The Louvre museum was originally a Louvre castle. During the French revolution, the national assembly decreed that it should be used as a museum and it opened on 10th August 1793 with an exhibition of 537 paintings. Today it has more than 460,000 objects. It exhibits sculptures, paintings, drawings, art objects, and archaeological finds. Egyptian antiquities comprises of over 50,000 pieces, and it includes artefacts from the ancient Nile civilizations dating back 4,000 BC to 4th century AD and spanning across ancient Egypt, the Middle Kingdom, Roman Ptolemaic and the Byzantine periods. The objects are housed in more than 20 rooms and include arts, papyrus scrolls, mummies, tools, clothing, jewellery, games, musical instruments and weapons. Some notable works are the Gebel el-Arak Knife dating back 3,400 BC, The Seated Scribe and the Head of King Djedefre. The museum also features numerous artworks from all around Africa and the world.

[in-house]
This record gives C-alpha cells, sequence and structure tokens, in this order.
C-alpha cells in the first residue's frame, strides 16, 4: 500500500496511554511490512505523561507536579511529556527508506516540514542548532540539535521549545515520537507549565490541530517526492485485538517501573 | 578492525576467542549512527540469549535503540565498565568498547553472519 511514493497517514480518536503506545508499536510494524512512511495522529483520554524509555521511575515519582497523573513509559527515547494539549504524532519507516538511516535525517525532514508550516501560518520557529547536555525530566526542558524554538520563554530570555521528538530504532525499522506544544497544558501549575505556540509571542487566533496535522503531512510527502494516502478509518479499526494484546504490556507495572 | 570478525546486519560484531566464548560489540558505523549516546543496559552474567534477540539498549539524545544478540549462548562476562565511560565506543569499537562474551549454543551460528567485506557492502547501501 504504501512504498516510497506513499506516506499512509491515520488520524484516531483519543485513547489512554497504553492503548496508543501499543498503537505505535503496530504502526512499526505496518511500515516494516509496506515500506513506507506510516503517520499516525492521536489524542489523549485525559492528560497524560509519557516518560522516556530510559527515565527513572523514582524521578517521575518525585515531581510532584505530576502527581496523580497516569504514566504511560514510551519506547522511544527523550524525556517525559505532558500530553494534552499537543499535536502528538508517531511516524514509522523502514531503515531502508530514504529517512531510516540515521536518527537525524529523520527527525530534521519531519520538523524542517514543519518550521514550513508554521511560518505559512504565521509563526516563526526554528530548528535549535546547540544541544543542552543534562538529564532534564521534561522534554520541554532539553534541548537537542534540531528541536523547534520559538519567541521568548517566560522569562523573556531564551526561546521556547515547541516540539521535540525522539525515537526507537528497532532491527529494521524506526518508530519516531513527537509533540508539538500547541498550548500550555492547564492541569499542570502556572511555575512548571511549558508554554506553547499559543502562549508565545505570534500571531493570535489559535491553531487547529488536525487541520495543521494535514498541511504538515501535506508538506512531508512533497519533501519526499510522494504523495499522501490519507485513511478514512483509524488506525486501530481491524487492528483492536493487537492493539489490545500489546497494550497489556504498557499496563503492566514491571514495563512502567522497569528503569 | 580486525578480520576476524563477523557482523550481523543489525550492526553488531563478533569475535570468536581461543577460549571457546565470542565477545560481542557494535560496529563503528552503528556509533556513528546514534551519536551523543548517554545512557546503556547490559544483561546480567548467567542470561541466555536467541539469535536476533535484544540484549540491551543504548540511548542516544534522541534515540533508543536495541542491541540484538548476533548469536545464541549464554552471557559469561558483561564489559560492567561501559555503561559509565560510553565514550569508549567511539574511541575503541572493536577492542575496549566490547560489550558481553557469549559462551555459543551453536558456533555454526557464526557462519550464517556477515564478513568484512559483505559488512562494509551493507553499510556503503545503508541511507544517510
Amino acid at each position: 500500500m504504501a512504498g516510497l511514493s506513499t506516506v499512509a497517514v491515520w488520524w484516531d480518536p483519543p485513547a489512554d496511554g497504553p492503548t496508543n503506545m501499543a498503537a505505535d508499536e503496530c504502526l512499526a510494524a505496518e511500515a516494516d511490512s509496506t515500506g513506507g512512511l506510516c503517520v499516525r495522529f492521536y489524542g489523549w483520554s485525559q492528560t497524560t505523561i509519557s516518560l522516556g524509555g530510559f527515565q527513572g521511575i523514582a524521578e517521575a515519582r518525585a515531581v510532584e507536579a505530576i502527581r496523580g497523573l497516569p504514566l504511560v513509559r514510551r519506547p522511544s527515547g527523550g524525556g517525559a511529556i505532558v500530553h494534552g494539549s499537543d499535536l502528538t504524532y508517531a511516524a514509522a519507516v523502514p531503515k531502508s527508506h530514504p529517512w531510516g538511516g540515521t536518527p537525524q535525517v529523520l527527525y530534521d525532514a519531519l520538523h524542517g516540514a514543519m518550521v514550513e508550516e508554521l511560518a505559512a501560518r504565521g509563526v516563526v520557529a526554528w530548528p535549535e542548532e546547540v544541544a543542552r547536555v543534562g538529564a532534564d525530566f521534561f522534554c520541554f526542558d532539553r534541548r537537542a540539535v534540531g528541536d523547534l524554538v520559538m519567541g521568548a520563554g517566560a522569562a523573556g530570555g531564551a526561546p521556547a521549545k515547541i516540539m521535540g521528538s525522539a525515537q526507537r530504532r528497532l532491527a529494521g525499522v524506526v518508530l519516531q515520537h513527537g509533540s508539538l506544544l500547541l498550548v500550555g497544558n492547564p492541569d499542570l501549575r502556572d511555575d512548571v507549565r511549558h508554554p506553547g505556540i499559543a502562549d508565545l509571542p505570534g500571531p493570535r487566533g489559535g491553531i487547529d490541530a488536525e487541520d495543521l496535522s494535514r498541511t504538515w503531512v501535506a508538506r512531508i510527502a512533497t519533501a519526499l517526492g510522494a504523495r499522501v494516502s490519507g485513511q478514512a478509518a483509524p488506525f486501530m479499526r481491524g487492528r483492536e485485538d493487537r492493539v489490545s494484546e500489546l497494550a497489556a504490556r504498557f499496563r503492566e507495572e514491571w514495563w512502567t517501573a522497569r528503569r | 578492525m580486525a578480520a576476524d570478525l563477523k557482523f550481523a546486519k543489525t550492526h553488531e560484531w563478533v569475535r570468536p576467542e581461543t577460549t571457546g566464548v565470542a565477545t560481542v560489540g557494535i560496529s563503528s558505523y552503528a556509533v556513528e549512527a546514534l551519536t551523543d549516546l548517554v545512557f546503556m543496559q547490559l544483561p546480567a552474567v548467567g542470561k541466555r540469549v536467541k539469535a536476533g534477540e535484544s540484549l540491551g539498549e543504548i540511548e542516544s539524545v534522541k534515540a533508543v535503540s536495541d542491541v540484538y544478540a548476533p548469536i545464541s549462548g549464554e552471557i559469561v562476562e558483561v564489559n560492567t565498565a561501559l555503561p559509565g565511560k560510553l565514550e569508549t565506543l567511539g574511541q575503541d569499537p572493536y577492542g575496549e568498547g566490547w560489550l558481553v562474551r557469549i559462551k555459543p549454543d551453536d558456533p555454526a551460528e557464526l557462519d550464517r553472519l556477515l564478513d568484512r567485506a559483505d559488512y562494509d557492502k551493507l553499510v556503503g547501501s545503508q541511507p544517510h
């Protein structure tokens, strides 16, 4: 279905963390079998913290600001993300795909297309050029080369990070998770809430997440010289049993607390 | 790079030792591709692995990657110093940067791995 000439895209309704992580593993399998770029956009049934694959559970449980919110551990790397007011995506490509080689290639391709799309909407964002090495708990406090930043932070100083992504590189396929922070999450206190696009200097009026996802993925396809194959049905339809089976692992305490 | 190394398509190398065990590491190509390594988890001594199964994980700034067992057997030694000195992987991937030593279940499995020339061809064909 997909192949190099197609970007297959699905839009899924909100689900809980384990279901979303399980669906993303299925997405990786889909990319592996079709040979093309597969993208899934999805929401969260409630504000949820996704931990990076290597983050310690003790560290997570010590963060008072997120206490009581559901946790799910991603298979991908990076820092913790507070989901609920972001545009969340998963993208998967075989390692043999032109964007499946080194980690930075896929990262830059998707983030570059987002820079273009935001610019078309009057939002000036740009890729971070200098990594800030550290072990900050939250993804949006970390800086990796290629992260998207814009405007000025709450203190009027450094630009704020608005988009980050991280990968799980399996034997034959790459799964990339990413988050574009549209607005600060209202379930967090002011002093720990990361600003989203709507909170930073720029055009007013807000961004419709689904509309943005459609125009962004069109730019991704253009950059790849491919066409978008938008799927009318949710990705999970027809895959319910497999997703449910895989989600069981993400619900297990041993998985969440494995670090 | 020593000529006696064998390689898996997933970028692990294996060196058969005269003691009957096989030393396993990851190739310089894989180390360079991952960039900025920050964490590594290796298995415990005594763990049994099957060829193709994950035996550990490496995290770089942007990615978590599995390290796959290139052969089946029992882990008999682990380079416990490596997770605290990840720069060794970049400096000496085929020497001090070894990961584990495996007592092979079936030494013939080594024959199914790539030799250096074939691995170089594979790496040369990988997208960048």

Translated as The Ethnographic Museum of Zurich University, it is located in Zurich, Switzerland. This Museum is the third oldest ethnological museum in Switzerland. Its origins date back to 1889 when its ethnographic collections were opened for the first time to a private audience. In 1916 it was moved into the main building of the University of Zurich, it was renamed the Ethnographic Museum of Zurich in 1979.

Its collection comprises over 40,000 items including religious texts, visual anthropologies, historical photographs, ritual devices, textiles, ceramics, wood carvings, forged and cast metal objects. In Africa, its collections are focused on the geographical locations of West Africa, Central Africa, and Ethiopia.